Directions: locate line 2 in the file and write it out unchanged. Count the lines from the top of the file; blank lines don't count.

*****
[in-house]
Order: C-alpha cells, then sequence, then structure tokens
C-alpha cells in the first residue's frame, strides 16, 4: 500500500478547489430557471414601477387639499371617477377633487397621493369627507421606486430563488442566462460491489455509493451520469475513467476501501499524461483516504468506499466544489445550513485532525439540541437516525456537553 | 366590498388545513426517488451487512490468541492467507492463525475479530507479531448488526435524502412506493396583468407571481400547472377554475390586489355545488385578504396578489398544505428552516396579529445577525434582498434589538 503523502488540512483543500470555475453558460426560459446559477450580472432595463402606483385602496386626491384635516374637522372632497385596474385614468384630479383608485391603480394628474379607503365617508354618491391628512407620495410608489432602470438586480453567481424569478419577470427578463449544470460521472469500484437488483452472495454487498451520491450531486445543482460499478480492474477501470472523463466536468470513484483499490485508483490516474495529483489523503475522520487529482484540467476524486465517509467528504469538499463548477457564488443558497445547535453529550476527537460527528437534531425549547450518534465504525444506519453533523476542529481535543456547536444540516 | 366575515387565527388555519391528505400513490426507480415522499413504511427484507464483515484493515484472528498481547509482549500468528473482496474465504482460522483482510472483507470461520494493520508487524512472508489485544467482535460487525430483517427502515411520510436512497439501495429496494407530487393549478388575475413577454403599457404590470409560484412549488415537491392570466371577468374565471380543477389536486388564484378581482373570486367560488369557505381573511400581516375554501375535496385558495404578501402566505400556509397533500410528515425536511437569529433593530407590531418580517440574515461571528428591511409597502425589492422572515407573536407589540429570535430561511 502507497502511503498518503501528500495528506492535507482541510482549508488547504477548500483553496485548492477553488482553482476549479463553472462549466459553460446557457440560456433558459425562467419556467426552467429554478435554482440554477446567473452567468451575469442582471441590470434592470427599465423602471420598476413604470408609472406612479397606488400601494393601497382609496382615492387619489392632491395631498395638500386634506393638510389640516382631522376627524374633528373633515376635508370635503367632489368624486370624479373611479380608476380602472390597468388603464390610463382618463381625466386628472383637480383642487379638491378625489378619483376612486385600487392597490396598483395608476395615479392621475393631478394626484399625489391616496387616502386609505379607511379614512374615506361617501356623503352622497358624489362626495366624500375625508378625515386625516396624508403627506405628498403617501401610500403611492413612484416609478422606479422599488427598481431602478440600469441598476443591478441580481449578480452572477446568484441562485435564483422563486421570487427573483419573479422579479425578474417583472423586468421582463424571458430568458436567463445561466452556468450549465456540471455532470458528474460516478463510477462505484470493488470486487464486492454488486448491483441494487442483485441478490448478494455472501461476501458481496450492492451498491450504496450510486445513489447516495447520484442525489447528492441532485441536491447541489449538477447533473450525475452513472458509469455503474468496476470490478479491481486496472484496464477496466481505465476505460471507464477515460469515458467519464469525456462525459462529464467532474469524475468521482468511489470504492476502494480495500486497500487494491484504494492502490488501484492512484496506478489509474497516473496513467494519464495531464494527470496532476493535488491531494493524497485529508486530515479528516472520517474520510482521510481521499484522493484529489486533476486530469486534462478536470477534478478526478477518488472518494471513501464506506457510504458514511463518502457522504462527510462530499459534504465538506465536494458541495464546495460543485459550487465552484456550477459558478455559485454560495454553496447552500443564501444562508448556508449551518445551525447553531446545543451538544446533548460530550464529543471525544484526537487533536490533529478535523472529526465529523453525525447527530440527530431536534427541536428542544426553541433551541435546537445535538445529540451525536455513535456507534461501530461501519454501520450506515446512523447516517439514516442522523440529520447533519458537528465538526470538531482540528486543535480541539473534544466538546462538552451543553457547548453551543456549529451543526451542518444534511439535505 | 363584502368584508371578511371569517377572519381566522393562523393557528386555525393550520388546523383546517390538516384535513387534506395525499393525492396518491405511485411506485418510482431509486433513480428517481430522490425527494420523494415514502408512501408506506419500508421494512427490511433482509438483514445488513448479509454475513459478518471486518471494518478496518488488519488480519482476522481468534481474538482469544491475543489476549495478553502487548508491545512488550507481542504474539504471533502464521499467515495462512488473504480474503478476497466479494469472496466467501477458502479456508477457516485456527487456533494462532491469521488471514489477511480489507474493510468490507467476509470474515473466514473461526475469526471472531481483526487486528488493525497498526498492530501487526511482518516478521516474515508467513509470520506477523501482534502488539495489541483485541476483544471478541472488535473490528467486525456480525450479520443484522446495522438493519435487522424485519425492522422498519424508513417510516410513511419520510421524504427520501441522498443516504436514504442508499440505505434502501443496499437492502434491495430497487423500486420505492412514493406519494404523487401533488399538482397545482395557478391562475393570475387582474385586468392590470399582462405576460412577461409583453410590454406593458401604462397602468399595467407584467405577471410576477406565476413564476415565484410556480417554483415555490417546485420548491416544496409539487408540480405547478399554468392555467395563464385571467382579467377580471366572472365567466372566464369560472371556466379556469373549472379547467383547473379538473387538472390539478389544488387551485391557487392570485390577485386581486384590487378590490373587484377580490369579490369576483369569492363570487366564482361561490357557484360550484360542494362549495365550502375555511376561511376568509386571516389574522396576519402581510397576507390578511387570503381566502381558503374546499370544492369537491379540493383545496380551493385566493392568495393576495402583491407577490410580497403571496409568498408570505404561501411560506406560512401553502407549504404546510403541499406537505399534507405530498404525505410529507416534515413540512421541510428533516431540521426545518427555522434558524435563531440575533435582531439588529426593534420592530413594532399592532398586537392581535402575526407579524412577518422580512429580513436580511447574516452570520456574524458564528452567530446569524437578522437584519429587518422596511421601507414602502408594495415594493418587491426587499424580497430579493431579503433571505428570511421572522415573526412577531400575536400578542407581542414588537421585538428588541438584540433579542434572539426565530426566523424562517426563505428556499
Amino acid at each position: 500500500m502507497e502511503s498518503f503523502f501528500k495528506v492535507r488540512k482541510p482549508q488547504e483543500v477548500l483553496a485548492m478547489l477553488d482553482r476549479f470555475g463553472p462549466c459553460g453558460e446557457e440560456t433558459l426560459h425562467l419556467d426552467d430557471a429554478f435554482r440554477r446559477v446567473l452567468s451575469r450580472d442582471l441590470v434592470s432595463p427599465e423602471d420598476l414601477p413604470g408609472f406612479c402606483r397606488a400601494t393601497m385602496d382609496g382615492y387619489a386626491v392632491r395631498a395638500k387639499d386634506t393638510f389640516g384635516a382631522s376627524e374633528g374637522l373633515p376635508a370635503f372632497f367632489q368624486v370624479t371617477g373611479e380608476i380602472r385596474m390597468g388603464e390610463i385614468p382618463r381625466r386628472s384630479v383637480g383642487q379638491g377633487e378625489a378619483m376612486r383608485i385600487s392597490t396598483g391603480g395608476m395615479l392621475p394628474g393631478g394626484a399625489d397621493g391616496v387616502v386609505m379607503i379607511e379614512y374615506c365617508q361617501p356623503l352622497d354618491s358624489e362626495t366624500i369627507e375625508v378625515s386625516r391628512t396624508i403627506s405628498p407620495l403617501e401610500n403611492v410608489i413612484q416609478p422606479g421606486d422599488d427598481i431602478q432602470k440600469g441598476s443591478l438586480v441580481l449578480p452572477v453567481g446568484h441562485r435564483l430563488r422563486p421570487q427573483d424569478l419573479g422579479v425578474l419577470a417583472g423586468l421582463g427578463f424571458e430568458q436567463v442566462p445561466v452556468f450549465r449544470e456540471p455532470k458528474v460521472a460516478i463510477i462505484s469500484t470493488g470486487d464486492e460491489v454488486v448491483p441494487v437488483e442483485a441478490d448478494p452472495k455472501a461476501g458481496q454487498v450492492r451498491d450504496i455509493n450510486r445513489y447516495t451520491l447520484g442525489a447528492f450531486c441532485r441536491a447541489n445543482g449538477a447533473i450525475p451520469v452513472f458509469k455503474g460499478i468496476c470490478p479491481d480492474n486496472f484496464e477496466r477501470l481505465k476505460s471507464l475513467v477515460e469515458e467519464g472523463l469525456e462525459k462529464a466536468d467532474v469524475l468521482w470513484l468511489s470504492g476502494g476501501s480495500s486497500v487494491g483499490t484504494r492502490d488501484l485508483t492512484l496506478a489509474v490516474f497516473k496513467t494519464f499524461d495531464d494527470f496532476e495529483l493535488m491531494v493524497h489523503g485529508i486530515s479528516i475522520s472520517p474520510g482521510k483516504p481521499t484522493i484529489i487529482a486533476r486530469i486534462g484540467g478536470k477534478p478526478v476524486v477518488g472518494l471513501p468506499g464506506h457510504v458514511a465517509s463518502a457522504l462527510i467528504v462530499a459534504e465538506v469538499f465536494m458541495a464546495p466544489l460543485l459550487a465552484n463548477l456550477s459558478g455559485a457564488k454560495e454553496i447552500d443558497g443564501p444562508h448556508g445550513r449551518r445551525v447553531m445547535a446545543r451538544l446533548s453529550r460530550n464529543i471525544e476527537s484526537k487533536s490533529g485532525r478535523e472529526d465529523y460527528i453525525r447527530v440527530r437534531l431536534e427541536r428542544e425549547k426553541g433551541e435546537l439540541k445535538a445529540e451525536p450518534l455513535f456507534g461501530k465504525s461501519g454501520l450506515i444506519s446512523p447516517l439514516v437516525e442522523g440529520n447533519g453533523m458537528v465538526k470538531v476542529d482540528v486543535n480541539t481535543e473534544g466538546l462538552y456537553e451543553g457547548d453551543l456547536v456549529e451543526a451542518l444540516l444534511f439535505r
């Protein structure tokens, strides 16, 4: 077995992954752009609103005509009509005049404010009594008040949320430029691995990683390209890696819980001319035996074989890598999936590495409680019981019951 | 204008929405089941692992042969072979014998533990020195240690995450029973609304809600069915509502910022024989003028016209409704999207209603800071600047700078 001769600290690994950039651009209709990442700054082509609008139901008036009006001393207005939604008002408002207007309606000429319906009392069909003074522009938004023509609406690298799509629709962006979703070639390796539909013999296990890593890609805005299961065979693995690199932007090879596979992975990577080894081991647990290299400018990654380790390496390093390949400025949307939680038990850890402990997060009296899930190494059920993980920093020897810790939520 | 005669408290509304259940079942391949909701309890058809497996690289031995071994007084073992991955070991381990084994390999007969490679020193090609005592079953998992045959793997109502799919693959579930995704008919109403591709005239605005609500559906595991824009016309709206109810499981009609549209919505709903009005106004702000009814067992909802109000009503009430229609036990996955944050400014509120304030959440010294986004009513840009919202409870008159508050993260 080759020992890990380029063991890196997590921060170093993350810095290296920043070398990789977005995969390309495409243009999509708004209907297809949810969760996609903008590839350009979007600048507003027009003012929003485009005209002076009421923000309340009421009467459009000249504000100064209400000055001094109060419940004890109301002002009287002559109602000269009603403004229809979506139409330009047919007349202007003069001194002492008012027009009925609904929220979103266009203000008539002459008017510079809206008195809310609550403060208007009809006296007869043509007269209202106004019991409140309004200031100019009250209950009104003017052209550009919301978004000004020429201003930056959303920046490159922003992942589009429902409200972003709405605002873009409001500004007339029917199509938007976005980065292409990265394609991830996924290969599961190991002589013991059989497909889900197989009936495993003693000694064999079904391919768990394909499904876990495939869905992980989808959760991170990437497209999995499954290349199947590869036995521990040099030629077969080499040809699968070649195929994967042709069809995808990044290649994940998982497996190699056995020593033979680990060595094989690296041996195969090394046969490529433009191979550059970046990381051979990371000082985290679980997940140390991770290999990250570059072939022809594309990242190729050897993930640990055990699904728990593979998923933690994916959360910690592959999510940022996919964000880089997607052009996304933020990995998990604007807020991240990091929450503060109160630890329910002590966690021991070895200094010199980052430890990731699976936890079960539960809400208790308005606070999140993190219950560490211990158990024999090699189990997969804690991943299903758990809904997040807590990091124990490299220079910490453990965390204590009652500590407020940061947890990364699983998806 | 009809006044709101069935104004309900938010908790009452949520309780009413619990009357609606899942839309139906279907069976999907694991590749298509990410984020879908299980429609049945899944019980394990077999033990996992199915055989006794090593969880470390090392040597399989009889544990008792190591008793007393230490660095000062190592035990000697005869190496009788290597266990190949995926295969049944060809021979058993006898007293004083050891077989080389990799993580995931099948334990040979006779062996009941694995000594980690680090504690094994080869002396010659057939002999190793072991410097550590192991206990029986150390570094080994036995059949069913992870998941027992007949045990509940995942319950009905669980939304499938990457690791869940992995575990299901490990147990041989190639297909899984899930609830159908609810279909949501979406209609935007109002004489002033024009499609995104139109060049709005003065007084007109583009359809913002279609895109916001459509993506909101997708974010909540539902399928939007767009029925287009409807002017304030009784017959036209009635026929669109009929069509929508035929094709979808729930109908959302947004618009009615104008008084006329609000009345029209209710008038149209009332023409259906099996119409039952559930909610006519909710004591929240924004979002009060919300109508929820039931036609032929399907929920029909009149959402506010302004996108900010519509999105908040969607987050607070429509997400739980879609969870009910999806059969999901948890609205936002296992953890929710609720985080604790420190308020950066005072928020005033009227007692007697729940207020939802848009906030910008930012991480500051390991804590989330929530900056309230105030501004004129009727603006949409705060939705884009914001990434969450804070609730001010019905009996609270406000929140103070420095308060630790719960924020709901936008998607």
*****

Order: C-alpha cells, then sequence, then structure tokens